Hillary Sheperd, "Dirty Jobs" gal.

Hillary Sheperd, “Dirty Jobs” gal.

When the bundle of energy that is Hillary Sheperd bursts into a room, or in this case, into the sidewalk café where our networking meeting was taking place, you can’t help but take notice. I overheard her apologize to friends for her tardiness with snippets about “traffic” and just having had to deal that day with a really “dirty, dirty” job. My ears picked up.

“You mean you do dirty work like Mike Rowe on ‘Dirty Jobs’ on TV?” I asked her as soon as I could grab her attention. “Yes, I’m the female Mike Rowe,” she responded, extending a friendly hand. More questions revealed that Sheperd is co-owner with her husband Forrest, a contractor, of a ServPro franchise serving the mid and lower Westchester area. The company handles fire and water cleanup and restoration, mold removal and remediation and other “dirty, dirty” jobs that “somebody has to do” as Mike Rowe, one of my favorite media personalities, always says and as the ServPro’s tag line states: “Like it never even happened.”

When I confessed to Sheperd that I always have held great admiration for women doing jobs typically associated with men and asked what attracted her to the business, she said, “I had worked with both Homeland Security and FEMA prior to buying this franchise and, especially with FEMA, I had dealt with the effects of disaster with that rash of hurricanes we had, one after another in 2011 and 2012. Many times I heard our ‘old-timers’ there recommend to victims of the storms that they reach out to services ‘like ServPro’ to help them clean up from disaster, rather than resort to the possibility of hooking up with some unscrupulous contractor who might take their money for materials and never come back, and they’d be victimized yet again. I knew that ServPro had a good reputation and it would be a good match for my experience in dealing with immediate response to disaster.”

As a journalist, it was my natural inclination to ask Shepard to tell me about her most “disgusting” job and her most “horrific” job. After she told me, very honestly, I was sorry I asked, especially in the case of the latter, but I feel compelled to report it, to demonstrate the extent to which these valiant service providers must sometimes go to restore living environments for the protection and safety of others.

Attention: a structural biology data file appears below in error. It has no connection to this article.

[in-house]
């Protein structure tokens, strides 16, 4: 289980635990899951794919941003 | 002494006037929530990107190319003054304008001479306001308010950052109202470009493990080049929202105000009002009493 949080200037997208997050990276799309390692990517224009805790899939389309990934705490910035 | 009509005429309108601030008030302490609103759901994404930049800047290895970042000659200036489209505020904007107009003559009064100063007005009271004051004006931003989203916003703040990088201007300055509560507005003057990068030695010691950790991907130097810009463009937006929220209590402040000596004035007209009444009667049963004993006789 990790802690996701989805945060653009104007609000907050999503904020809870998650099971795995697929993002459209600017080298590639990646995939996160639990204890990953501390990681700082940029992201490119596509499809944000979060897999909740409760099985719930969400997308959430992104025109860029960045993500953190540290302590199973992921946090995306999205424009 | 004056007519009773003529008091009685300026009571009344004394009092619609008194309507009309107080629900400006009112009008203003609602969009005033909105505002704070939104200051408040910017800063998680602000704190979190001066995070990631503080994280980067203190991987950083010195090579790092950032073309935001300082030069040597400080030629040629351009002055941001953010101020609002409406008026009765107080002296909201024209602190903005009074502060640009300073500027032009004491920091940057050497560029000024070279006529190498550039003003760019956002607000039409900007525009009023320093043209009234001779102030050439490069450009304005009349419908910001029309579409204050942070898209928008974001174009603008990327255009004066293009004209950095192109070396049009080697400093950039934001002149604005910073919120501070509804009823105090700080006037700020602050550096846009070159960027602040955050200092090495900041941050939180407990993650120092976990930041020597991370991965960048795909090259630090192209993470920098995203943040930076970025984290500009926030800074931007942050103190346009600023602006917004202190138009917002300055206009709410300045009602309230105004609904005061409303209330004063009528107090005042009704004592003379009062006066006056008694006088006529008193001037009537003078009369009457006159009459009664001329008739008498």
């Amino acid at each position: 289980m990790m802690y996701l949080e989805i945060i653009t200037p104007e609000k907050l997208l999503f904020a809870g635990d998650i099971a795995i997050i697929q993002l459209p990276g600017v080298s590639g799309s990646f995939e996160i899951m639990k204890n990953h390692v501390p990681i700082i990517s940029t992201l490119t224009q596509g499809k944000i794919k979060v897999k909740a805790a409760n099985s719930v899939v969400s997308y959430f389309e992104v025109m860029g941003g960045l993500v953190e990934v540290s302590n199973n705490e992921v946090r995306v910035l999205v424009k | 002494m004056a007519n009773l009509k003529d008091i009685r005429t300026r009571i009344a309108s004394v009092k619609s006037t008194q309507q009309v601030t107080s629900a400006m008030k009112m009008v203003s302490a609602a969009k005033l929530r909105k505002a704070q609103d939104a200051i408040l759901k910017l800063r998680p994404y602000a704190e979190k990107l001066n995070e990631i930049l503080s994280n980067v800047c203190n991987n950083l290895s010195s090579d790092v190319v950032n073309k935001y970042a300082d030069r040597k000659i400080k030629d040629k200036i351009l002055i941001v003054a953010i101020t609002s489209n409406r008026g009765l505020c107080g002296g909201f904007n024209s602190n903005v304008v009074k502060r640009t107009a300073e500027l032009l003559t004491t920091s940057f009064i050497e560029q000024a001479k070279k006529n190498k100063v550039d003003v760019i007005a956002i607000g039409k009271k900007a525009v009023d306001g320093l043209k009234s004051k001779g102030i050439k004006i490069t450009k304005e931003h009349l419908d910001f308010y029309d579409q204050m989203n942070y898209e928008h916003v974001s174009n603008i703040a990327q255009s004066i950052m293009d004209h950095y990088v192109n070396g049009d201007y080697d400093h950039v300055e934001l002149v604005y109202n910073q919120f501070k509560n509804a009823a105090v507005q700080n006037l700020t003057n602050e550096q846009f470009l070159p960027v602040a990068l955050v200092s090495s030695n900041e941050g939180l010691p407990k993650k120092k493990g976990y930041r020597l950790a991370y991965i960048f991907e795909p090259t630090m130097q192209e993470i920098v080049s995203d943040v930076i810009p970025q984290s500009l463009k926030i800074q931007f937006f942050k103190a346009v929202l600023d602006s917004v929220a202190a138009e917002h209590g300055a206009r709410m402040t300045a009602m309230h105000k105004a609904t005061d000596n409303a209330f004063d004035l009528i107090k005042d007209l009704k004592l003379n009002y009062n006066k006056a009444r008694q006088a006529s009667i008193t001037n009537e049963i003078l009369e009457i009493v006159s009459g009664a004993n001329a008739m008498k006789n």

Shepard reported that the most disgusting job her crew encountered was in a home where the occupant had a hoarding problem, including with her own human waste which she kept in her bathroom, wrapped in toilet paper, completely filling the room over many months until its capacity had been reached. When the problem was discovered, help was sought through ServPro. “My crew had to don Tyvek non-porous protective clothing and respiratory masks, but still it was the most disgusting job they had ever encountered and they have seen it all.”

The most horrific job involved the tragedy of the loss of a human life and a conflagration that resulted from that. “A woman was filling an oil lamp and, without realizing it, she got some of the oil on her clothing that was highly flammable,” Sheperd explained, “and when she lighted the lamp, her clothing caught fire. Thinking fast, her daughter got out the fire extinguisher but, what most people don’t know – and this can be a lesson – is that the type of fire extinguishers which are mostly talcum don’t work with a hot oil or grease fire that should really be smothered with a blanket. The woman fled down a flight of stairs ostensibly to a downstairs bathroom shower destination as she was being immolated before her daughter’s eyes. She became a human fireball through the house filled with electronic equipment that caught fire with a very hot burning blaze that took a long time to extinguish. The melted electronics and the resulting water damage made the job particular difficult for Sheperd to mitigate. It was also difficult for her to share the story and for me to report here.

When asked, Sheperd volunteered that the most frequent request for cleanup is for issues regarding water damage, including sewage. “We have our own code for that,” said Sheperd to lighten the subject, “which is ‘OPP,’ code for ‘Other People’s Poopie.’”

Pricing, according to Sheperd, is pretty much set by the insuring companies, such as State Farm, which have codes for payment for particular kinds of damage and, if it’s a self-pay situation, the cost will depend on the people and time needed to get the job done.

As Sheperd explained her response to disastrous situations and her way of doing business, I took away the conviction that if I were to suffer a loss, I would want her steady hand and mind by my side to pull me through the ordeal.

Hillary Sheperd can be reached at 914-699-5181 or at hsheperd@servprosmv.com.

Bill Primavera is a Realtor® associated with William Raveis Real Estate and Founder of Primavera Public Relations, Inc., the longest running public relations agency in Westchester (www.PrimaveraPR.com), specializing in lifestyles, real estate and development. His real estate site is: www.PrimaveraRealEstate.com and his blog is: www.TheHomeGuru.com. To engage the services of The Home Guru and his team to market your home for sale, call 914-522-2076.r

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